Background: The diaphragm is resistant to competitive neuromuscular blocking agents. Because of the competitive mechanism of action of tubocurarine, the rate of hydrolysis of acetylcholine at the neuromuscular junction may modulate its neuromuscular blocking effect. The authors compared the neuromuscular blocking effect of tubocurarine on isolated diaphragm and extensor digitorum longus (EDL) muscles and quantified the acetylcholinesterase activity in hetero-oligomers.
Methods: Adult Swiss-Webster and collagen Q-deficient (ColQ) mice were used. The blocking effect of tubocurarine on nerve-evoked muscle twitches was determined in isolated diaphragm and EDL muscles, after inhibition of acetylcholinesterase by fasciculin-1, butyrylcholinesterase by tetraisopropylpyro-phosphoramide, or both acetylcholinesterase and butyrylcholinesterase by neostigmine, and in acetylcholinesterase-deficient ColQ muscles. The different acetylcholinesterase oligomers extracted from diaphragm and EDL muscles were quantified in sucrose gradient.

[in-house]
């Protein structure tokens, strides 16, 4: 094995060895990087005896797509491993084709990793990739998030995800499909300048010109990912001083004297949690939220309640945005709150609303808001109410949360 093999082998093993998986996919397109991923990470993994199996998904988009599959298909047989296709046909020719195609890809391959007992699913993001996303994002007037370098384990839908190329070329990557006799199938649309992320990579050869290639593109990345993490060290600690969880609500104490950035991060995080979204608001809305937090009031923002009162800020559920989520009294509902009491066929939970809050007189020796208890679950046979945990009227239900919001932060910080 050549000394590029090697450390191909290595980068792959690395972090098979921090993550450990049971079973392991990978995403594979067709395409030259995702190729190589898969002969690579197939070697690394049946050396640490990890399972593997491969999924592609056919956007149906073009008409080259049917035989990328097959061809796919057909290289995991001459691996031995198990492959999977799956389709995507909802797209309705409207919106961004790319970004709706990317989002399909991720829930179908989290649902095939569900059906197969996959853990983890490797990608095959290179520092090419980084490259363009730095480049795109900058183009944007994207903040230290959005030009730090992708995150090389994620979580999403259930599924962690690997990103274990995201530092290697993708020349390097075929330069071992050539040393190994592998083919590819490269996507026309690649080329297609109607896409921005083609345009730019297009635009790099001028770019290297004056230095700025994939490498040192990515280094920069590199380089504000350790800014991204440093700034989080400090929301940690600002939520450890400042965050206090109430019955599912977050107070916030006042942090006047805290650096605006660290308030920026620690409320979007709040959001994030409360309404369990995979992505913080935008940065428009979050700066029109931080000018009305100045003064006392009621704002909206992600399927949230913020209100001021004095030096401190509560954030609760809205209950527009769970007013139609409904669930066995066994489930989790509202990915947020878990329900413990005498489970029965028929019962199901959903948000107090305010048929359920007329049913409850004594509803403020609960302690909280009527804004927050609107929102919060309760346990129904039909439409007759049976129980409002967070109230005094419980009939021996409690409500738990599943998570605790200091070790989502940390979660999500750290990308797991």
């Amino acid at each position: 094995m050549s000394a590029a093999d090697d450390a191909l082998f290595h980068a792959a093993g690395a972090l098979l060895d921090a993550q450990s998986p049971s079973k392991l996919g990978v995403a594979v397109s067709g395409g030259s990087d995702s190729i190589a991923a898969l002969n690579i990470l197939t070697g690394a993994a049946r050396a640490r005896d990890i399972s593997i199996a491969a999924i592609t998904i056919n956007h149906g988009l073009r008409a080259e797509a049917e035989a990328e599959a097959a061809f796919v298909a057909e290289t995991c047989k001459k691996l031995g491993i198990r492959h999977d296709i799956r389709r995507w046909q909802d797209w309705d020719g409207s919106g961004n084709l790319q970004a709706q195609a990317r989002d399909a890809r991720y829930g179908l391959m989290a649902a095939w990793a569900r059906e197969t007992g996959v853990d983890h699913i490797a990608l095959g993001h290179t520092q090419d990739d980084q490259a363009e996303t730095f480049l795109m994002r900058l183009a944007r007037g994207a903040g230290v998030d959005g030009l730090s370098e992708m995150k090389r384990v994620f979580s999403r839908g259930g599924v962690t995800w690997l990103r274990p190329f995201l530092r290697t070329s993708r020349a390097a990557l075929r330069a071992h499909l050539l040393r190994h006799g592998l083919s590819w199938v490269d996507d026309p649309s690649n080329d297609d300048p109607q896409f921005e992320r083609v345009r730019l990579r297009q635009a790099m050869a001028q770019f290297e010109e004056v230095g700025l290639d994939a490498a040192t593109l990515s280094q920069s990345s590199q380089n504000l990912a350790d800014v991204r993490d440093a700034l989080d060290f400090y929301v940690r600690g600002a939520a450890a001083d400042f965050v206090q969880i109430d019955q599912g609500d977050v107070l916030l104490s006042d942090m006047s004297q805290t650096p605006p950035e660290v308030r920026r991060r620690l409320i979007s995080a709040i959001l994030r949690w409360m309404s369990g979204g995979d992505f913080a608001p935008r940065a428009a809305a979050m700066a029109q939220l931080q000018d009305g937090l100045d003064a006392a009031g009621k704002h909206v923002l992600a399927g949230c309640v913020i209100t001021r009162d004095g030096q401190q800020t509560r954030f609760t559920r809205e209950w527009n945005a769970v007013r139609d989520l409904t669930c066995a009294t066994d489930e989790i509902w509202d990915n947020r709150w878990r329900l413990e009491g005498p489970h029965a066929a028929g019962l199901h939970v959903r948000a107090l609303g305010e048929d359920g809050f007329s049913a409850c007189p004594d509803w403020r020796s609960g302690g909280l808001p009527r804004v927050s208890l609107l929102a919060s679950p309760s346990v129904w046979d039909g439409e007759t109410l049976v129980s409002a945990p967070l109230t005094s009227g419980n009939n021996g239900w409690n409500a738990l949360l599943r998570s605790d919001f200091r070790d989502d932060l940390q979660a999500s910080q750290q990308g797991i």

Results: The EC50 for tubocurarine to decrease the nerve-evoked twitch response was four times higher in the diaphragm than in the EDL. The activity of the different acetylcholinesterase oligomers was lower in the diaphragm as compared with the EDL. Inhibition of acetylcholinesterase by antagonists resulted in an increased dose of tubocurarine but an unchanged resistance ratio between the diaphragm and the EDL. A similar diaphragmatic resistance was found in ColQ muscles.
Conclusion: The current study indicates that, despite differences in acetylcholinesterase activity between the diaphragm and EDL, the diaphragmatic resistance to tubocurarine cannot be explained by the different rate of acetylcholine hydrolysis in the synaptic cleft.